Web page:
I had a near miss yesterday as I tried a strategy of a fellow surfer: I buried my mechanical car key in the sand, put my bag on top of it, and went surfing. A few dogs on the beach must have shifted the position of the bag and I could not immediately find it; a shopkeeper lent me a rake and I was able to thoroughly sieve the sand and to find the key 10 cm away.

I have seen surfers with key boxes on door handles, such as these, and I fear that it simply says "here's the car, here's the key, I'm away for a bit."

Another option is to take it with me in the wetsuit (which I seldom use) or in the leash; most wetsuits and leashes have a key pouch. I could put the key in a waterproof bag first to avoid corrosion. I could also use such a bag with a belt and without a wetsuit, as mentioned here, although a friend and I have lost a car key in the ocean with a similar strategy.

Yet another one is the "fake-a-rock" that I found here: a fake rock with the car key inside.

What seems safest so far is what I saw from a surfer who placed a combination key box in an inaccessible part of the car, such as the wheel's drive shaft or the lower control arm after parking with the driving wheel completely turned one way. He said it's hard to break the lock hook and remove the box without the combination.

This similar thread mentions some strategies of securing keys while swimming and with a bike. My questions seems different in that it mentions a car and uses specific gear, such as leashes, which could provide a different solution. It could also apply to windsurfing and kitesurfing.

What other strategies do people use to secure the car key when they go surfing?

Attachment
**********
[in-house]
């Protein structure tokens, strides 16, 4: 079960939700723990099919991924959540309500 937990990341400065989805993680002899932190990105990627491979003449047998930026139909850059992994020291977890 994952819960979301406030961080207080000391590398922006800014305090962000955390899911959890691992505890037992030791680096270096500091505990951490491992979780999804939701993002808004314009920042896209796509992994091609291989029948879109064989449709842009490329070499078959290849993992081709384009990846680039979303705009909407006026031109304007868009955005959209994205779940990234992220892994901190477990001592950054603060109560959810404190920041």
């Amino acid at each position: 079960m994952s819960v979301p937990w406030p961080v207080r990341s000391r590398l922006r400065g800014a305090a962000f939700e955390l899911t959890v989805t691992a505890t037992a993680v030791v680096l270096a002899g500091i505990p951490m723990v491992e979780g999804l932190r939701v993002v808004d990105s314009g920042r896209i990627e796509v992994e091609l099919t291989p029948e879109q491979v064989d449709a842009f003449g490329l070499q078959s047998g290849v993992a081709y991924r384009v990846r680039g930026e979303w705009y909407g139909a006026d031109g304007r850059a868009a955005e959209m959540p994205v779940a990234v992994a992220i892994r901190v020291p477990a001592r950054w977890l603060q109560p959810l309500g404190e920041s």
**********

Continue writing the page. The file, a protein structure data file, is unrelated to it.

• 2
    If there was a shopkeeper nearby who could lend you a rake, you could ask that person to look after your key. Same question was closed yesterday. Commented Feb 23, 2020 at 20:31
  • @WeatherVane Yes, if I surf at that location, I will ask the shopkeeper. I posted a new and updated question as I was unable to edit the previous one.
    – emonigma
    Commented Feb 23, 2020 at 20:45
  • Your question yesterday was closed as dupe - please don't ask the same question again. The answers to the duplicate do answer your question.
    – Rory Alsop
    Commented Feb 24, 2020 at 15:24
  • 1
    @RoryAlsop one or both of these are no added value duplicates. One of both should probably be deleted. Commented Feb 24, 2020 at 19:21
  • @JamesJenkins I deleted the question I asked yesterday. I asked another question because I saw Your post has been associated with a similar question. If this question doesn’t resolve your question, ask a new one. So I added an explanation of why I though it was different from that related thread.
    – emonigma
    Commented Feb 25, 2020 at 9:21

1 Answer 1


Slightly diferent problem: Oh hiking trips I figure that the chance of losing the key in the back country is probably more serious than a key being found at/near the car.

I have:

  • Placed the key on top of the tire in a wheel well.
  • Up the exhaust far enough to require a stick to reach it out.
  • Inside the the curve of the bumper.

I've also used a little magnet box and put a key on the backside of a wheel, inside a fendor, back side of a license plate, bumper etc.

A friend would make sure that he parked where it was level, dig a hollow with his foot, put the key there, and push the car on top of it. Then he would set the parking brake and leave the car itself unlocked.

That said: Trail heads seem to be less attractive to thieves. My practice now is to just leave the car unlocked, and put the key under the driver's seat. But my back country car is a 10 year old subaru.

  • 1
    I personally know a handful of people who got their cars broken into at remote trailheads. Some thieves target backcountry parkings.
    – Gabriel
    Commented Feb 27, 2020 at 21:01
  • One of the reasons I leave the vehicle unlocked. Commented Feb 29, 2020 at 0:55

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